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The privilege of being able to opt out of Meta

I’ve been writing a post on an online publication strategy called POSSE (Publish On (your own) Site, Syndicate Elsewhere), and how email newsletter publishers could adopt it to avoid using services like Substack or, if they are already using them, easily move elsewhere.

It’s got quite long, which is partly an indication of how complicated the process is. But writing the post also reminded me of the level of privilege some of us enjoy when it comes to making these choices.

It’s not just financial, although the few quid a month it costs to use, say, Fastmail, Buttondown and some cheap hosting for your own website isn’t readily available to everyone. Nor is it just technological or educational – I’d argue it’s actually fairly easy for someone who can publish an email newsletter to set up their own website that pushes posts to email.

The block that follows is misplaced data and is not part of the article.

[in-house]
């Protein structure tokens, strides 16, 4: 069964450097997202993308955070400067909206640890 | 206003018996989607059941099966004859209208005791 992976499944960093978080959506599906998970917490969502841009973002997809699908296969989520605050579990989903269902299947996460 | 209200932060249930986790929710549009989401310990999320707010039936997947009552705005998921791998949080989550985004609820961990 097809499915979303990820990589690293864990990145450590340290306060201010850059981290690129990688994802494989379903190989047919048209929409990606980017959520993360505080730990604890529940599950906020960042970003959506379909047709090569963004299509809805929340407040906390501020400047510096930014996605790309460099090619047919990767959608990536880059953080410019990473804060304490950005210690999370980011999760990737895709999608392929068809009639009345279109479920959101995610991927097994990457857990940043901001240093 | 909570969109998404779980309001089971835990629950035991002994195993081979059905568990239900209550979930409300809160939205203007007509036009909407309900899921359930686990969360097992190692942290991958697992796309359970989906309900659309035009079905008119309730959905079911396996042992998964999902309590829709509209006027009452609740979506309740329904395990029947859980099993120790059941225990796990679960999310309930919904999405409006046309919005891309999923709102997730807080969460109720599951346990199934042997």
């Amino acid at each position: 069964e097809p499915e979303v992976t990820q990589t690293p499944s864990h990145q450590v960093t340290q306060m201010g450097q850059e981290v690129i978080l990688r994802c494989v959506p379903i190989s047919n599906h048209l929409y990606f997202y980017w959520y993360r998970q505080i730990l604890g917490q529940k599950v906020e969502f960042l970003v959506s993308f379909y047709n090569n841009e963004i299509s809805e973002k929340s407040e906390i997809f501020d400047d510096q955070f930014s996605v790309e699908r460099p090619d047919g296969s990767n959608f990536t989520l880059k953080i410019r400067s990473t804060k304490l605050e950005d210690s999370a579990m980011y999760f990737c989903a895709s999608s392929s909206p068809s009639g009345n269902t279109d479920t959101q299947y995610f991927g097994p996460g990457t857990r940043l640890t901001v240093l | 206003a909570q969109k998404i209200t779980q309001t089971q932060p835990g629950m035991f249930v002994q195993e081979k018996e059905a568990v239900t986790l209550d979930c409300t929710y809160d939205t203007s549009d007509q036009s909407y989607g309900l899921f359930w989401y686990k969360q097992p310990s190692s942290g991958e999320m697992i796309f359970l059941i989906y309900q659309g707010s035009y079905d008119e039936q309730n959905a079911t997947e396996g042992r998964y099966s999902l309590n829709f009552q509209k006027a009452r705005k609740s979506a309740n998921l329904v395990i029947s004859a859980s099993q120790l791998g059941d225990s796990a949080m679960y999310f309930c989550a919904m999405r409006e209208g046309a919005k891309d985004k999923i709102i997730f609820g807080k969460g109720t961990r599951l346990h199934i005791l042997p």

No. As Erin Kissane reminds us in this must-read essay on Threads coming to the fediverse, companies like Meta try to become the de facto means of conducting life online, both in countries like the UK and, on a more profound, structural level, in countries developing an internet, such as Myanmar.

It’s unlikely your family members are going to set up a website and start syndicating life updates to Instagram, Facebook etc. Your work or business may depend on access to market places provided by the giant social media companies. The internet might just be Meta in your part of the world because it’s done a deal with your government and a foreign internet provider to make access to Facebook free.

I’m aware I can be preachy about these things, but the decision to engage with the likes of Meta isn’t always black and white. Often you’ll need to make a judgement. But if you do enjoy the privilege of being able to make a personal, ethical decision, then maybe you should.